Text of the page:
Expanding on the research assigned to us last week, todays class covered its practical use within games.
Refer to my previous post for the basics of Trigonometry and SOHCAHTOA.
Within Unity, x and y movement in a 2D project is controlled by sine and cosine.
- Sine = ratio of Y movement
- Cosine = ratio of X movement
Cosine(angle) = X / distance : X = Cosine(angle) * distance
Sine(angle) = Y / distance : Y = Sine(angle) * distance
Here is an example of this being used in engine to control a spaceship similar to the one we were using before Christmas.
Here is exactly the same thing but using Unity’s built in functions.
Really does make you appreciate how much work Unity does for you in the background.
Radians are an alternative unit to using degrees, they are more commonly used in code. One radian is the angle covered by wrapping a circles radius around its own circumference.
Pi radians is 180º, so 2 Pi Radians is a full rotation 360º
Radians = degrees / 180 * Pi
Degrees = Radians / Pi * 180
These are now making a little bit more sense after some context AND having some of the names of things changed around.
A class diagram is like a blueprint or a recipe for an instance. We’ve seen these already, all C# files in Unity are class files (recipes).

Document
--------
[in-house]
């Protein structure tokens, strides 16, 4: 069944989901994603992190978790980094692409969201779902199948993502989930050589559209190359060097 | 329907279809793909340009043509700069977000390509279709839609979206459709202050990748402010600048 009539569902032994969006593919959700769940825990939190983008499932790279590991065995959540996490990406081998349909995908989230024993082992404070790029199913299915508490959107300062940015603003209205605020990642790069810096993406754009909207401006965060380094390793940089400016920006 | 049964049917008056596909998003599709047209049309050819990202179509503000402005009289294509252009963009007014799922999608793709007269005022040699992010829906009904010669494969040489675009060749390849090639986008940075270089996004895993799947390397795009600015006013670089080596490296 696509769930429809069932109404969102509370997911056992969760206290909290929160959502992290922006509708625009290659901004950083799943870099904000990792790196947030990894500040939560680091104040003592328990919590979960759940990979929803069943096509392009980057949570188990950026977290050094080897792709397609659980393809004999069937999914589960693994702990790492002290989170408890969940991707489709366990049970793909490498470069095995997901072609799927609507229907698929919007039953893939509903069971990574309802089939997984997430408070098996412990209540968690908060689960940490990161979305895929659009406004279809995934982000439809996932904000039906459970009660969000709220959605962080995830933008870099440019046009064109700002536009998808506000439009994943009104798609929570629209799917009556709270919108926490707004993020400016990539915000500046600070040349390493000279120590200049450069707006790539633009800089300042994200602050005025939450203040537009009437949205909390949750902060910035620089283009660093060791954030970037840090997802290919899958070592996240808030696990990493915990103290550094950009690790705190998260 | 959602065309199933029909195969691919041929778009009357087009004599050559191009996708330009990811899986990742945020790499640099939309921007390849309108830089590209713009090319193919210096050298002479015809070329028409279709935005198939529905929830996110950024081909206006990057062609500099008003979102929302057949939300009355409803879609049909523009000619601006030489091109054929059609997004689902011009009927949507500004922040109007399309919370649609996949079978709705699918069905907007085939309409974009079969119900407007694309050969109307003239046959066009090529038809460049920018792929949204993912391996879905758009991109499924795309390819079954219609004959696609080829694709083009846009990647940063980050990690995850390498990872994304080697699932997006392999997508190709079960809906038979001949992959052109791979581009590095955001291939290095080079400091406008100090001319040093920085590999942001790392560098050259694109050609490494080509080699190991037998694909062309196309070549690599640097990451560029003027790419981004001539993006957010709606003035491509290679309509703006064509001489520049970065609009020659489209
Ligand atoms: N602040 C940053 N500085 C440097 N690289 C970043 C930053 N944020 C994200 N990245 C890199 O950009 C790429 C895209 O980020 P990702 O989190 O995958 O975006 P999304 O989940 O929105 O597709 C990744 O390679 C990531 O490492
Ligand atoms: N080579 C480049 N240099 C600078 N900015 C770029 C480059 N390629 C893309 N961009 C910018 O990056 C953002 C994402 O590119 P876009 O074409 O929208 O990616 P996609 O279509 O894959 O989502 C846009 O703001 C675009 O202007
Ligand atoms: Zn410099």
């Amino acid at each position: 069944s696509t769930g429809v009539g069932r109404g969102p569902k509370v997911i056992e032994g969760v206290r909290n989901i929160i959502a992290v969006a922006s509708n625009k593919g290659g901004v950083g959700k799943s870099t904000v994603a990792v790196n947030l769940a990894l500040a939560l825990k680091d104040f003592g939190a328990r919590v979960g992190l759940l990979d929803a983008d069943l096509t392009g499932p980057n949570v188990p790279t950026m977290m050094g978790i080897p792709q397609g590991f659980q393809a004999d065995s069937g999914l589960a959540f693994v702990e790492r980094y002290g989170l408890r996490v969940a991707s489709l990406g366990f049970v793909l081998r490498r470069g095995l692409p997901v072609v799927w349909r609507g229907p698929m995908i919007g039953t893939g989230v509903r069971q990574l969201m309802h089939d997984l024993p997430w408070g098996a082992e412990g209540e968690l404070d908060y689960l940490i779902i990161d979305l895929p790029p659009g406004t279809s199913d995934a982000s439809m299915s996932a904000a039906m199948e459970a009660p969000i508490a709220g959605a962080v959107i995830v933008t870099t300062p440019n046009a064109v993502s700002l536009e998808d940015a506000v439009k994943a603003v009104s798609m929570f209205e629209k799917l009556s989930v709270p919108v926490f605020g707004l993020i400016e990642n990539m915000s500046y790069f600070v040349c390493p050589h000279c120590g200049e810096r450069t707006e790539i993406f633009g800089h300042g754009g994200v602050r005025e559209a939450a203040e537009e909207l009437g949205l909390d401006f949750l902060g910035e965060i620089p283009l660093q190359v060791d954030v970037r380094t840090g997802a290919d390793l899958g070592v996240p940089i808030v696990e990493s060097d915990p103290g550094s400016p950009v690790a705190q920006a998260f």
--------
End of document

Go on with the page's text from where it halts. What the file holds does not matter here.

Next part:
Here is an example given in class. Transform is the class name, in the second box we have position, rotation & scale. This made more sense when Ant said consider this box as variables rather than the attributes tag the example had online, and with any variable we need to declare its data type. In this example its Vector3. The third box I was told to consider as functions rather than operations, this should include parameters and data types. In this example its just void which we’re used to seeing.
A tip provided to us was to write attributes & operations (variables and functions) as we would in code. So variables are written lower case and functions are written Camel case. To help myself in future I’m posting a second example given to us. One that we’re used to seeing from the project before Christmas.
Thanks to these, class diagrams make a lot more sense than they did last week. All that was needed for me to understand it was to change the names around to something I’m more familiar with.